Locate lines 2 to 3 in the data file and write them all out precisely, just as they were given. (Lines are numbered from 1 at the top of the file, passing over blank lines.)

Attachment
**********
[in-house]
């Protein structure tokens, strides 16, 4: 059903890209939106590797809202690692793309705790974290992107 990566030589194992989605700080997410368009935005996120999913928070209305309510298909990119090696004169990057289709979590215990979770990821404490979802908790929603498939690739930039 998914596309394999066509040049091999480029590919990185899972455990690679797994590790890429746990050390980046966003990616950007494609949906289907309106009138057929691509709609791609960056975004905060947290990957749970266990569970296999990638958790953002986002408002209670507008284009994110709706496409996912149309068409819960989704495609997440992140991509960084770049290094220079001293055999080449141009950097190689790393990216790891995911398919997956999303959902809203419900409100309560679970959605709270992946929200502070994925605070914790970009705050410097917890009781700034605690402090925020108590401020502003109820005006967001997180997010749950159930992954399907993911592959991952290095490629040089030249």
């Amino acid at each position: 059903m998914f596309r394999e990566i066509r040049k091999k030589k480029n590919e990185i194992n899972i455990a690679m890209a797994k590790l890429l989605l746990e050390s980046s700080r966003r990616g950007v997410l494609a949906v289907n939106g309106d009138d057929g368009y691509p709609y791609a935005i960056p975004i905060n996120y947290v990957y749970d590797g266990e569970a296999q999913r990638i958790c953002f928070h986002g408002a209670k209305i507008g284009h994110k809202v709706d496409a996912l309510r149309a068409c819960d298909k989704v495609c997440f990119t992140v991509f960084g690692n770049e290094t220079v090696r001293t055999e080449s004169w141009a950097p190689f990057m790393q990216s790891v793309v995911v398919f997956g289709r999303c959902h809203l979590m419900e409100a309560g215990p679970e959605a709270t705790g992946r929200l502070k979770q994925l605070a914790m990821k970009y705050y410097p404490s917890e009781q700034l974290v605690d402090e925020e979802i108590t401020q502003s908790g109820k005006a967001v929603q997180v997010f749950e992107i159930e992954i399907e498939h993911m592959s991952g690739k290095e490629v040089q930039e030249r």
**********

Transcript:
């Protein structure tokens, strides 16, 4: 059903890209939106590797809202690692793309705790974290992107 990566030589194992989605700080997410368009935005996120999913928070209305309510298909990119090696004169990057289709979590215990979770990821404490979802908790929603498939690739930039 998914596309394999066509040049091999480029590919990185899972455990690679797994590790890429746990050390980046966003990616950007494609949906289907309106009138057929691509709609791609960056975004905060947290990957749970266990569970296999990638958790953002986002408002209670507008284009994110709706496409996912149309068409819960989704495609997440992140991509960084770049290094220079001293055999080449141009950097190689790393990216790891995911398919997956999303959902809203419900409100309560679970959605709270992946929200502070994925605070914790970009705050410097917890009781700034605690402090925020108590401020502003109820005006967001997180997010749950159930992954399907993911592959991952290095490629040089030249």
């Amino acid at each position: 059903m998914f596309r394999e990566i066509r040049k091999k030589k480029n590919e990185i194992n899972i455990a690679m890209a797994k590790l890429l989605l746990e050390s980046s700080r966003r990616g950007v997410l494609a949906v289907n939106g309106d009138d057929g368009y691509p709609y791609a935005i960056p975004i905060n996120y947290v990957y749970d590797g266990e569970a296999q999913r990638i958790c953002f928070h986002g408002a209670k209305i507008g284009h994110k809202v709706d496409a996912l309510r149309a068409c819960d298909k989704v495609c997440f990119t992140v991509f960084g690692n770049e290094t220079v090696r001293t055999e080449s004169w141009a950097p190689f990057m790393q990216s790891v793309v995911v398919f997956g289709r999303c959902h809203l979590m419900e409100a309560g215990p679970e959605a709270t705790g992946r929200l502070k979770q994925l605070a914790m990821k970009y705050y410097p404490s917890e009781q700034l974290v605690d402090e925020e979802i108590t401020q502003s908790g109820k005006a967001v929603q997180v997010f749950e992107i159930e992954i399907e498939h993911m592959s991952g690739k290095e490629v040089q930039e030249r």